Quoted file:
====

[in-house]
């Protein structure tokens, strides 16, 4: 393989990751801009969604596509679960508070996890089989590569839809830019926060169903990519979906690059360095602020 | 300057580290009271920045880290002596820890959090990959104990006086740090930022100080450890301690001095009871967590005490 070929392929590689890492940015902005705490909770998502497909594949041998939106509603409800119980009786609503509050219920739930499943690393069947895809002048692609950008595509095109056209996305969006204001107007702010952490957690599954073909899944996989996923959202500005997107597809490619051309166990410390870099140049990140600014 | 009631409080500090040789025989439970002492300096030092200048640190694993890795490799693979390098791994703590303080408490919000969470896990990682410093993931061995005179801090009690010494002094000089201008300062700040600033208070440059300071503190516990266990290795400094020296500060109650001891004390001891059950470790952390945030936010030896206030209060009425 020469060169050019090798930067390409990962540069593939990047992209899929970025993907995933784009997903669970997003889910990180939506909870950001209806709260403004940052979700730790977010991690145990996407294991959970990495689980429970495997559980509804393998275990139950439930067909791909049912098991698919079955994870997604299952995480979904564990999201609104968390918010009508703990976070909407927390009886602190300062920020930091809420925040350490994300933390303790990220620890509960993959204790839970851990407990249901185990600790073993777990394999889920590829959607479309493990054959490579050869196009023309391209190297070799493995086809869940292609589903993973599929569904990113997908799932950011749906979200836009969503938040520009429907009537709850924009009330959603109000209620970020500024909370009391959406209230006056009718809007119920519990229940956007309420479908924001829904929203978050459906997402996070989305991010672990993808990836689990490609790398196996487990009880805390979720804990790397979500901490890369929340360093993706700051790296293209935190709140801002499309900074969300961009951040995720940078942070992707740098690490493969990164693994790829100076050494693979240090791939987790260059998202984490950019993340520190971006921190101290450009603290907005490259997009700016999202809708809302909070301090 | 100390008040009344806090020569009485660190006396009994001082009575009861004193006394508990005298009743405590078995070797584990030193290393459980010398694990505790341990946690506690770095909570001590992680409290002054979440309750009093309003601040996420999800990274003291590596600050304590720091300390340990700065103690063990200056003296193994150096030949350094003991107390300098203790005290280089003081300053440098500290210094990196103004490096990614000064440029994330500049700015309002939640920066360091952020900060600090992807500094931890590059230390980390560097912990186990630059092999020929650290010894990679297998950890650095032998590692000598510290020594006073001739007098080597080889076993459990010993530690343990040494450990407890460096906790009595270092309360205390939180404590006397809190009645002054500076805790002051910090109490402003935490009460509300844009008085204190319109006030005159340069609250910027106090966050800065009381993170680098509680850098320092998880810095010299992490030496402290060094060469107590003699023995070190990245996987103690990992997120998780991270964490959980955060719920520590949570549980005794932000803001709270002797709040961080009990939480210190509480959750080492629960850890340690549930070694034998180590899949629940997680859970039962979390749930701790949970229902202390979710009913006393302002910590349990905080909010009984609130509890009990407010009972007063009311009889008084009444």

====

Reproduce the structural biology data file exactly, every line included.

[in-house]
């Protein structure tokens, strides 16, 4: 393989990751801009969604596509679960508070996890089989590569839809830019926060169903990519979906690059360095602020 | 300057580290009271920045880290002596820890959090990959104990006086740090930022100080450890301690001095009871967590005490 070929392929590689890492940015902005705490909770998502497909594949041998939106509603409800119980009786609503509050219920739930499943690393069947895809002048692609950008595509095109056209996305969006204001107007702010952490957690599954073909899944996989996923959202500005997107597809490619051309166990410390870099140049990140600014 | 009631409080500090040789025989439970002492300096030092200048640190694993890795490799693979390098791994703590303080408490919000969470896990990682410093993931061995005179801090009690010494002094000089201008300062700040600033208070440059300071503190516990266990290795400094020296500060109650001891004390001891059950470790952390945030936010030896206030209060009425 020469060169050019090798930067390409990962540069593939990047992209899929970025993907995933784009997903669970997003889910990180939506909870950001209806709260403004940052979700730790977010991690145990996407294991959970990495689980429970495997559980509804393998275990139950439930067909791909049912098991698919079955994870997604299952995480979904564990999201609104968390918010009508703990976070909407927390009886602190300062920020930091809420925040350490994300933390303790990220620890509960993959204790839970851990407990249901185990600790073993777990394999889920590829959607479309493990054959490579050869196009023309391209190297070799493995086809869940292609589903993973599929569904990113997908799932950011749906979200836009969503938040520009429907009537709850924009009330959603109000209620970020500024909370009391959406209230006056009718809007119920519990229940956007309420479908924001829904929203978050459906997402996070989305991010672990993808990836689990490609790398196996487990009880805390979720804990790397979500901490890369929340360093993706700051790296293209935190709140801002499309900074969300961009951040995720940078942070992707740098690490493969990164693994790829100076050494693979240090791939987790260059998202984490950019993340520190971006921190101290450009603290907005490259997009700016999202809708809302909070301090 | 100390008040009344806090020569009485660190006396009994001082009575009861004193006394508990005298009743405590078995070797584990030193290393459980010398694990505790341990946690506690770095909570001590992680409290002054979440309750009093309003601040996420999800990274003291590596600050304590720091300390340990700065103690063990200056003296193994150096030949350094003991107390300098203790005290280089003081300053440098500290210094990196103004490096990614000064440029994330500049700015309002939640920066360091952020900060600090992807500094931890590059230390980390560097912990186990630059092999020929650290010894990679297998950890650095032998590692000598510290020594006073001739007098080597080889076993459990010993530690343990040494450990407890460096906790009595270092309360205390939180404590006397809190009645002054500076805790002051910090109490402003935490009460509300844009008085204190319109006030005159340069609250910027106090966050800065009381993170680098509680850098320092998880810095010299992490030496402290060094060469107590003699023995070190990245996987103690990992997120998780991270964490959980955060719920520590949570549980005794932000803001709270002797709040961080009990939480210190509480959750080492629960850890340690549930070694034998180590899949629940997680859970039962979390749930701790949970229902202390979710009913006393302002910590349990905080909010009984609130509890009990407010009972007063009311009889008084009444």